The prospects for interest rates in the longer-term are uncertain, and probably more than before the Covid-19 pandemic. Some of the structural factors at play before the pandemic, however, may continue exerting downward pressure on interest rates.


Bernardini, M. and A.M. Conti (2023). “Announcement and implementation effects of central bank asset purchases”, Banca d’Italia Working paper, forthcoming.

Cecchetti, S., A. Grasso and M. Pericoli “An analysis of objective inflation expectations and inflation risk premia”, Banca d’Italia Working paper 1380.

Ceci, D. and M. Pericoli (2022). “Sovereign spreads and economic fundamentals: an econometric analysis”, Banca d’Italia Occasional paper 713.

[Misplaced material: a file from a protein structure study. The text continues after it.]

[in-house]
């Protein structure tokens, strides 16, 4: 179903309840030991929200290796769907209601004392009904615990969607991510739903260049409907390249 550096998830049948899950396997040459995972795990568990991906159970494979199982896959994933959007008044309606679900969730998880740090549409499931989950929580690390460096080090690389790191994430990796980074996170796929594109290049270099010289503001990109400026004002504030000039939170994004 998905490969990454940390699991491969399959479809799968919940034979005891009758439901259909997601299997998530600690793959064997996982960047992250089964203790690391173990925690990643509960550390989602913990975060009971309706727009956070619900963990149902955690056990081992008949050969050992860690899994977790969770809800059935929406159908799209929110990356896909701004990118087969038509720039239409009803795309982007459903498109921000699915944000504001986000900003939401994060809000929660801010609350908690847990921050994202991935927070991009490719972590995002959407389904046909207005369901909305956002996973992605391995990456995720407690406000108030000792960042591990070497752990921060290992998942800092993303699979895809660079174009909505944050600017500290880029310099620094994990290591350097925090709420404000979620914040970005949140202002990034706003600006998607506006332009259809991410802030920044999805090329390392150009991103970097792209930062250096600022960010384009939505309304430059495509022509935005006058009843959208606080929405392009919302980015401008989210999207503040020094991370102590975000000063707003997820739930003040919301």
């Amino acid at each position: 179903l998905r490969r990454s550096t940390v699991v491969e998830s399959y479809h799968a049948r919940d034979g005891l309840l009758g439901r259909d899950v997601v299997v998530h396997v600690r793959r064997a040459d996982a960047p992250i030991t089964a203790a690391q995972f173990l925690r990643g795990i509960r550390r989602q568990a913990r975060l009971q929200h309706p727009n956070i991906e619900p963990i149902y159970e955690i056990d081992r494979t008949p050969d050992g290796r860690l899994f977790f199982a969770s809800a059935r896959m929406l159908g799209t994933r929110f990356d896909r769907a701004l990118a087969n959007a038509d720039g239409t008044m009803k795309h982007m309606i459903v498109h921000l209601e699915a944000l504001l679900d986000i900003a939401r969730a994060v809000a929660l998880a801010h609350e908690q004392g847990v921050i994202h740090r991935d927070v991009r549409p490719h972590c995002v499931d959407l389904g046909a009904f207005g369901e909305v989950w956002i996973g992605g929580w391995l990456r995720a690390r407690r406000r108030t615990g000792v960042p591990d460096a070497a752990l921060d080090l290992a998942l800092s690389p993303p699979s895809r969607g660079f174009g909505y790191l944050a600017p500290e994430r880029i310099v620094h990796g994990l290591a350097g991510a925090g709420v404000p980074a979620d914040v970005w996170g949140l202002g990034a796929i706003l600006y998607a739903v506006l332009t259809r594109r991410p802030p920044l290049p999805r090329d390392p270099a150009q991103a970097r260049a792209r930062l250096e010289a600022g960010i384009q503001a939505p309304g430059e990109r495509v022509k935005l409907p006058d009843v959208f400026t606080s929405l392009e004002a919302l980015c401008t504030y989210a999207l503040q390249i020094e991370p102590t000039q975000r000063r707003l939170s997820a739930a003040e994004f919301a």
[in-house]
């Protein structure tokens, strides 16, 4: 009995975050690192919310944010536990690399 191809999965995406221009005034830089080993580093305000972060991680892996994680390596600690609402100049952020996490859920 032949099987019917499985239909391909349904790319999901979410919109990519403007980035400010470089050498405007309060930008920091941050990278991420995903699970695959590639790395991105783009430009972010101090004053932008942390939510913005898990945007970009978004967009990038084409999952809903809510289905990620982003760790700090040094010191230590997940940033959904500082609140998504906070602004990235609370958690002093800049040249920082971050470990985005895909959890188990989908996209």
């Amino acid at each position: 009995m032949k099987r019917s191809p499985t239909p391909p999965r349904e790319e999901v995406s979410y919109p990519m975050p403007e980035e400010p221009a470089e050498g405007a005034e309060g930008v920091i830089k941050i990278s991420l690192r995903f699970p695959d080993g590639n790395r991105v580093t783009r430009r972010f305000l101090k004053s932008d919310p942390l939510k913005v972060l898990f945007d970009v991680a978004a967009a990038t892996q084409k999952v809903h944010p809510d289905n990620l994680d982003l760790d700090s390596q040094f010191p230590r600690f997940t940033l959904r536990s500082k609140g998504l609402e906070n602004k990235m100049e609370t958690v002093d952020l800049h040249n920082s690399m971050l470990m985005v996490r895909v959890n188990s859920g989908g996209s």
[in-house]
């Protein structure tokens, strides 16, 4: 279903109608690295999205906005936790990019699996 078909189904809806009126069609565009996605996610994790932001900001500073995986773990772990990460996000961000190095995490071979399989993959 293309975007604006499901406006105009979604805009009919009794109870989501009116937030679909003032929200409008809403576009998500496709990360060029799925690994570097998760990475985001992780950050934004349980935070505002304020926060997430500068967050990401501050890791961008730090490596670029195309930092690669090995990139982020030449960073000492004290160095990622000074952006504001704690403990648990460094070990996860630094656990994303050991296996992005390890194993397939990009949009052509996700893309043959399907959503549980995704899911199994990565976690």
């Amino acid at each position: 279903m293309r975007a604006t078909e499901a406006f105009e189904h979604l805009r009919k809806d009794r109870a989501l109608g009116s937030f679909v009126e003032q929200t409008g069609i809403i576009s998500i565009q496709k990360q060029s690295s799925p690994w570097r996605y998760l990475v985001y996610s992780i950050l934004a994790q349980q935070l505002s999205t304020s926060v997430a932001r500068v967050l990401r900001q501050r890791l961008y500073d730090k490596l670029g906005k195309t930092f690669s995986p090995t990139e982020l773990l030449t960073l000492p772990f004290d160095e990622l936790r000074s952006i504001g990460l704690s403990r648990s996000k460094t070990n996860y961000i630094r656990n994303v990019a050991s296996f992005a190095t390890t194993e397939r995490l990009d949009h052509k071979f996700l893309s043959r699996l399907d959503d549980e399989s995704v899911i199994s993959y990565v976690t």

Corsello, F., M. Gomellini and D. Pellegrino (2023). “A note on inflation and energy price shocks: lessons from the 1970s”, Banca d’Italia Occasional paper, forthcoming.

Corsello, F., S. Neri and A. Tagliabracci (2021) “Anchored or de-anchored? That is the question”, European Journal of Political Economy, 69 102031.

Neri, S. (2023). “Long-term inflation expectations and monetary policy in the euro area before the pandemic”, European Economic Review, 154 104426.

Neri, S., F. Busetti, C. Conflitti, F. Corsello, D. Delle Monache and A. Tagliabracci (2023). “Energy price shocks and inflation in the euro area”, Banca d’Italia Occasional paper, forthcoming.

Neri, S. and S. Siviero (2018). “The non-standard monetary policy measures of the ECB: motivations, effectiveness and risks”, Credit and Capital Markets 51, 513-560.